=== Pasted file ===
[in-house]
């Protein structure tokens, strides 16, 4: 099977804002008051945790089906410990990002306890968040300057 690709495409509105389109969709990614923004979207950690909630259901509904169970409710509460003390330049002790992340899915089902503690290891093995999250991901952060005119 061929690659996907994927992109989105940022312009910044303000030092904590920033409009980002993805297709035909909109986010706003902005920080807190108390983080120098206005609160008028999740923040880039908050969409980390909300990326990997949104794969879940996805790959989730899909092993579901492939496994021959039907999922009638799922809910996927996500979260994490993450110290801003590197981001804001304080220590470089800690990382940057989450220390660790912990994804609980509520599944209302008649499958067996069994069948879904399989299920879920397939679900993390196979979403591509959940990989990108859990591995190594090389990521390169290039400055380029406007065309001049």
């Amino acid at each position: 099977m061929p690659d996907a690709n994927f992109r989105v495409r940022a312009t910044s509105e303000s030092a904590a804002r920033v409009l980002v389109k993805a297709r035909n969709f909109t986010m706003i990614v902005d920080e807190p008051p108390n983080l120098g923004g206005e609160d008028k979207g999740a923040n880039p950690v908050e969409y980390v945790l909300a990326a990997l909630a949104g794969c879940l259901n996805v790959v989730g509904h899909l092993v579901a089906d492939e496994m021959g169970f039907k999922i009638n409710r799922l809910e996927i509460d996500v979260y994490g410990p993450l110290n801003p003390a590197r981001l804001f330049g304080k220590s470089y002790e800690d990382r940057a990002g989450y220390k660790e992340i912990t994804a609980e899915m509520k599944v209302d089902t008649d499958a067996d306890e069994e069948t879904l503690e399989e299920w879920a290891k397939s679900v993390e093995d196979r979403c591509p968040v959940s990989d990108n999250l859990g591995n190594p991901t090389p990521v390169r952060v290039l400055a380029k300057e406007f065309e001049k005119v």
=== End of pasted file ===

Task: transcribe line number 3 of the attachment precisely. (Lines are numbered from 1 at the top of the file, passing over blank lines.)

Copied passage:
């Amino acid at each position: 099977m061929p690659d996907a690709n994927f992109r989105v495409r940022a312009t910044s509105e303000s030092a904590a804002r920033v409009l980002v389109k993805a297709r035909n969709f909109t986010m706003i990614v902005d920080e807190p008051p108390n983080l120098g923004g206005e609160d008028k979207g999740a923040n880039p950690v908050e969409y980390v945790l909300a990326a990997l909630a949104g794969c879940l259901n996805v790959v989730g509904h899909l092993v579901a089906d492939e496994m021959g169970f039907k999922i009638n409710r799922l809910e996927i509460d996500v979260y994490g410990p993450l110290n801003p003390a590197r981001l804001f330049g304080k220590s470089y002790e800690d990382r940057a990002g989450y220390k660790e992340i912990t994804a609980e899915m509520k599944v209302d089902t008649d499958a067996d306890e069994e069948t879904l503690e399989e299920w879920a290891k397939s679900v993390e093995d196979r979403c591509p968040v959940s990989d990108n999250l859990g591995n190594p991901t090389p990521v390169r952060v290039l400055a380029k300057e406007f065309e001049k005119v």